Social and political theory has a relatively short lifespan before it becomes part of the history of political science. Theory remains productive as long as conditions for its application exist. The years after 1967 were full of radical structural transformations that could not but have an effect on the descriptive and explanatory function of cleavage theory. In his attempt to assess theoretical breakthroughs in comparative politics in the past 40 years, Samuel P. Huntington concluded: "Theories come and go. The field has gone through phases" .
There are also well-known conceptual restrictions that are typical in comparative studies. Macro-sociological and macro-historical approaches make Lipset and Rokkan's research one of such conceptually restricted works. Every community is a unique system of intertwined social and cultural attitudes, political institutions and practices. Lipset and Rokkan's theory is built on the data from countries in Western Europe and is not meant to be universal. This issue can be partially solved by localizing cross-national research to regions. In his 1980 work "Political Parties: A Cross-National Survey" , Kenneth Janda split the countries under analysis into 10 cultural and geographical regions.
It is also interesting that the Working Group on Elections and Parties (part of International Sociological Association's Research Committee on Political Sociology), where Lipset and Rokkan were the most active participants and where the key concepts of their theory were extensively discussed, later changed its course. In the study of cleavages, party system and voter preference development, the Committee shifted preference in favor of comparatively oriented case studies instead of cross-national ones. Comparatively oriented case studies emphasized how historical and sociocultural context affect political processes in the countries of a certain cultural and geographic region, while researchers (as "involved observers") were not hindered by a priori rigid theoretical frameworks. This emphasis became the keynote in a series of monographs called "Political Parties in Context" released by the Working Group and edited by the Committee's chair Kay Lawson.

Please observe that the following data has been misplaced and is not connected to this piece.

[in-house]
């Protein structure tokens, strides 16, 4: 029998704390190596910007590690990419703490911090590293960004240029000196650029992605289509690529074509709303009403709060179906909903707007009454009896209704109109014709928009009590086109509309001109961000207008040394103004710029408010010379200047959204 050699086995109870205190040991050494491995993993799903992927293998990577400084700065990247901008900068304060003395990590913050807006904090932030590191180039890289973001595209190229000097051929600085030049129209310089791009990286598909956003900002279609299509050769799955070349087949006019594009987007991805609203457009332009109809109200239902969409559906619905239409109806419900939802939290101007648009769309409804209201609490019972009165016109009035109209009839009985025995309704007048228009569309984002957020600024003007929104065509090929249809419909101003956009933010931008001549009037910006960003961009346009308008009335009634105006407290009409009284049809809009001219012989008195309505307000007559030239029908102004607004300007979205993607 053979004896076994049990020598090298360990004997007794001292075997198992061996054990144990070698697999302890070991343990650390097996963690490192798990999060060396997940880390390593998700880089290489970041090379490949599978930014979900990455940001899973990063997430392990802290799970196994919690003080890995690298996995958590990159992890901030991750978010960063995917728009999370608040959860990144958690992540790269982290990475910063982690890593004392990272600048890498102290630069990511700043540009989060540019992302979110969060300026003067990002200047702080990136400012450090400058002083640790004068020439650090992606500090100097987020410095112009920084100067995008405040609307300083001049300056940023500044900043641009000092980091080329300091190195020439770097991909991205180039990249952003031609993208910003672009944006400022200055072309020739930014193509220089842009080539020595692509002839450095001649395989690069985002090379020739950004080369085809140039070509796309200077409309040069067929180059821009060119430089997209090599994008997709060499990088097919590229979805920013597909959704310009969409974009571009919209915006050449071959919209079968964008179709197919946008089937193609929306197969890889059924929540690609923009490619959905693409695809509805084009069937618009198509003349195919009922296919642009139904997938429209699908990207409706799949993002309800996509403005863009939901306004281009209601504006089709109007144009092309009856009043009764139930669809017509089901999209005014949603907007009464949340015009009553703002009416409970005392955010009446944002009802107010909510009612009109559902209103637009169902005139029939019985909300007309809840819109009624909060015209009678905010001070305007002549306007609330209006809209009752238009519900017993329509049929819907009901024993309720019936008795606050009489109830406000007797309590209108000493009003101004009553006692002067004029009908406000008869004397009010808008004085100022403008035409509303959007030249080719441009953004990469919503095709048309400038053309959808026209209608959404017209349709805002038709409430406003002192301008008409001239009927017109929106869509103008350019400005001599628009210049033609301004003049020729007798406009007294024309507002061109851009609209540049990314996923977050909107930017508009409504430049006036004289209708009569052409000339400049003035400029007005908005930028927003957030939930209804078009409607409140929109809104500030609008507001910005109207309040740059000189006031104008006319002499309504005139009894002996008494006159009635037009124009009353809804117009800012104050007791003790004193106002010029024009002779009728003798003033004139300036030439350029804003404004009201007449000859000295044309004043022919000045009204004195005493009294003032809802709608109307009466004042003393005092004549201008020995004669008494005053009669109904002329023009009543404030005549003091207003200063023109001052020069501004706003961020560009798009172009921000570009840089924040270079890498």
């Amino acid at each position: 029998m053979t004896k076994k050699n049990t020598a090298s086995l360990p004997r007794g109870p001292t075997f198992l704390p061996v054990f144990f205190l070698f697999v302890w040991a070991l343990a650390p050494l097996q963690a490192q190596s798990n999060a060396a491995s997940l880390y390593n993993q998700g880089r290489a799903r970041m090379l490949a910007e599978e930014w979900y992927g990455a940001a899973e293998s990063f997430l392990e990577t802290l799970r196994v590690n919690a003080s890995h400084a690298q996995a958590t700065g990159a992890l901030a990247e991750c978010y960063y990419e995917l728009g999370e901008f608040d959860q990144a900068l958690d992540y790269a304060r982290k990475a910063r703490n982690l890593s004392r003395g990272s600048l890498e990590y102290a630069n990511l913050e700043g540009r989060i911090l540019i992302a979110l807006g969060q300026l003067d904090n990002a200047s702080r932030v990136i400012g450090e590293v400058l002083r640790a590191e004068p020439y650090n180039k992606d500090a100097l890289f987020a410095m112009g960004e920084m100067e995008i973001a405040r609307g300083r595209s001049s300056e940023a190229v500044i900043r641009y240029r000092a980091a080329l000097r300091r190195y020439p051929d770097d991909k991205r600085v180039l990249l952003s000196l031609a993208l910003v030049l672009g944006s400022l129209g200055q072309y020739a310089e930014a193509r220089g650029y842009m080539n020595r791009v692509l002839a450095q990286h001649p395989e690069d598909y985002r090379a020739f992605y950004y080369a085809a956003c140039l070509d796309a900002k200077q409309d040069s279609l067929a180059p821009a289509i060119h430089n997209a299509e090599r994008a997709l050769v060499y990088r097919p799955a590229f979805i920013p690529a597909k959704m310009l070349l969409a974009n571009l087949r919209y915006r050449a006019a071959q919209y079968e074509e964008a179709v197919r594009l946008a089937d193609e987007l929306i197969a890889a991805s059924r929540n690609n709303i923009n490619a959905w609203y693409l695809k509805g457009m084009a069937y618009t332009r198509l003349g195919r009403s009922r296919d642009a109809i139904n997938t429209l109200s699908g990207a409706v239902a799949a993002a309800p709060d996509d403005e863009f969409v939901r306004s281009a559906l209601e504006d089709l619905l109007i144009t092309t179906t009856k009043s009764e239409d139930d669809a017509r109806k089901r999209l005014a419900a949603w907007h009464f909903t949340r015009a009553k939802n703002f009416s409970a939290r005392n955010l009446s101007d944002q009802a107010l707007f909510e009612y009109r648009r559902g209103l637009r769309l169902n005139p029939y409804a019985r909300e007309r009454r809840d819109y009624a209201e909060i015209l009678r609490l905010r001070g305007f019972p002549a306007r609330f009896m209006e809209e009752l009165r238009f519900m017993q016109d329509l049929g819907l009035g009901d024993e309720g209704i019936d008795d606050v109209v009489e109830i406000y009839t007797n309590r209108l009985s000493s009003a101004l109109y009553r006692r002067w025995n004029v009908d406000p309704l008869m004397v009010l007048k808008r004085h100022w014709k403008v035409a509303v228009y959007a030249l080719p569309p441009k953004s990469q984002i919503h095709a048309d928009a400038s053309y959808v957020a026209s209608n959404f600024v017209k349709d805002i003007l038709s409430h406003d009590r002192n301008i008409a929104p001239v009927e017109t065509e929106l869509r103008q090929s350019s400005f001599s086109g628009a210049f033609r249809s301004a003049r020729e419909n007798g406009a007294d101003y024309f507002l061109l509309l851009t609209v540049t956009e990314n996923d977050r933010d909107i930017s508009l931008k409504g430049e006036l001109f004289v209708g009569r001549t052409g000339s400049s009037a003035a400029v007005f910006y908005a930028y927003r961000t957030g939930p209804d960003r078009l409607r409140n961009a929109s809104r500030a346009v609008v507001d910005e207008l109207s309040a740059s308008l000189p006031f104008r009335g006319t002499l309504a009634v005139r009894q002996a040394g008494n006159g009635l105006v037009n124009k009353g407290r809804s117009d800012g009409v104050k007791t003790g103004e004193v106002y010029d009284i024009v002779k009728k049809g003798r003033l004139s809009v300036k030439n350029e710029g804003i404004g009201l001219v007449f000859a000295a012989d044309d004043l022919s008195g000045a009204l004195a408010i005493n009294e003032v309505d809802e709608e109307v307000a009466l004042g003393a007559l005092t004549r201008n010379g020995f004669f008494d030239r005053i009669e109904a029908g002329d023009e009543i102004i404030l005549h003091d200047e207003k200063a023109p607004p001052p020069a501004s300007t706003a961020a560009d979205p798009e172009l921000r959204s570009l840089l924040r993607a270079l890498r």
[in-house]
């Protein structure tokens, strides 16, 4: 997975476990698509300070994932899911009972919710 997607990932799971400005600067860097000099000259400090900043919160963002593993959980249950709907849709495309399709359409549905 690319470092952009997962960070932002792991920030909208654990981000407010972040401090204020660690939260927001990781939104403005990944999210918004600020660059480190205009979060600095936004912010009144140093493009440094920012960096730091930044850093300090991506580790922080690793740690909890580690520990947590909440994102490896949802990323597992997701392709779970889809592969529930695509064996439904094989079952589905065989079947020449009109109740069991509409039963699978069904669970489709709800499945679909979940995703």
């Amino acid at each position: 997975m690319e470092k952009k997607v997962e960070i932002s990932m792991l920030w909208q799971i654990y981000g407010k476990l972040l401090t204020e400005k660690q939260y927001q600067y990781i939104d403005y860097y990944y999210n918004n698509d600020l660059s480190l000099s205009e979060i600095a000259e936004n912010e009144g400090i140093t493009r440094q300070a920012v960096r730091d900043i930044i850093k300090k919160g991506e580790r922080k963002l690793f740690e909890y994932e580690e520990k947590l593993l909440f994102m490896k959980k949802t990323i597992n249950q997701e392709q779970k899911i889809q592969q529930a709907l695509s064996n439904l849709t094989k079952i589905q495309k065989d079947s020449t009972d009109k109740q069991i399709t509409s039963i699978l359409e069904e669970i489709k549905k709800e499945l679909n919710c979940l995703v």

While reflecting on Chapter 10, which describes ideological differences between two parties, the review accuses the author of misrepresenting the issue of ideological preferences of voters as that of self-identification. The point is, it is the author's right to choose which aspects of the issue to highlight. Besides, Kenneth Janda has done his fair share of research on political agendas and party positions on various issues. In 1989, he and Jerry Goldman created IDEAlog, an instructional program that was later made into a website and won two American Political Science Association (APSA) awards.